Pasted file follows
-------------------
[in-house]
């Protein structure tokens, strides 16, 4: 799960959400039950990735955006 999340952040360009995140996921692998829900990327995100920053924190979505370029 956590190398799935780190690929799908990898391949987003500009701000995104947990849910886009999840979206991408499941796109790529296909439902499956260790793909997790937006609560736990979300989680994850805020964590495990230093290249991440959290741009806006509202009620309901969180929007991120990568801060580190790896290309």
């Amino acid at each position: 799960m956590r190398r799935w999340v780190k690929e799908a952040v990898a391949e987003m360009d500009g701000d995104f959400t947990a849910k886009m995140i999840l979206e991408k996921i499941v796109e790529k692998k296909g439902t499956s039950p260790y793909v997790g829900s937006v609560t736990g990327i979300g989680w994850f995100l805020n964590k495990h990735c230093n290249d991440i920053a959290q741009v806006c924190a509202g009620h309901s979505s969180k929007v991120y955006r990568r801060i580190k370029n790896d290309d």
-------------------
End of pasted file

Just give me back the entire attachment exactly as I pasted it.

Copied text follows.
[in-house]
């Protein structure tokens, strides 16, 4: 799960959400039950990735955006 999340952040360009995140996921692998829900990327995100920053924190979505370029 956590190398799935780190690929799908990898391949987003500009701000995104947990849910886009999840979206991408499941796109790529296909439902499956260790793909997790937006609560736990979300989680994850805020964590495990230093290249991440959290741009806006509202009620309901969180929007991120990568801060580190790896290309």
């Amino acid at each position: 799960m956590r190398r799935w999340v780190k690929e799908a952040v990898a391949e987003m360009d500009g701000d995104f959400t947990a849910k886009m995140i999840l979206e991408k996921i499941v796109e790529k692998k296909g439902t499956s039950p260790y793909v997790g829900s937006v609560t736990g990327i979300g989680w994850f995100l805020n964590k495990h990735c230093n290249d991440i920053a959290q741009v806006c924190a509202g009620h309901s979505s969180k929007v991120y955006r990568r801060i580190k370029n790896d290309d």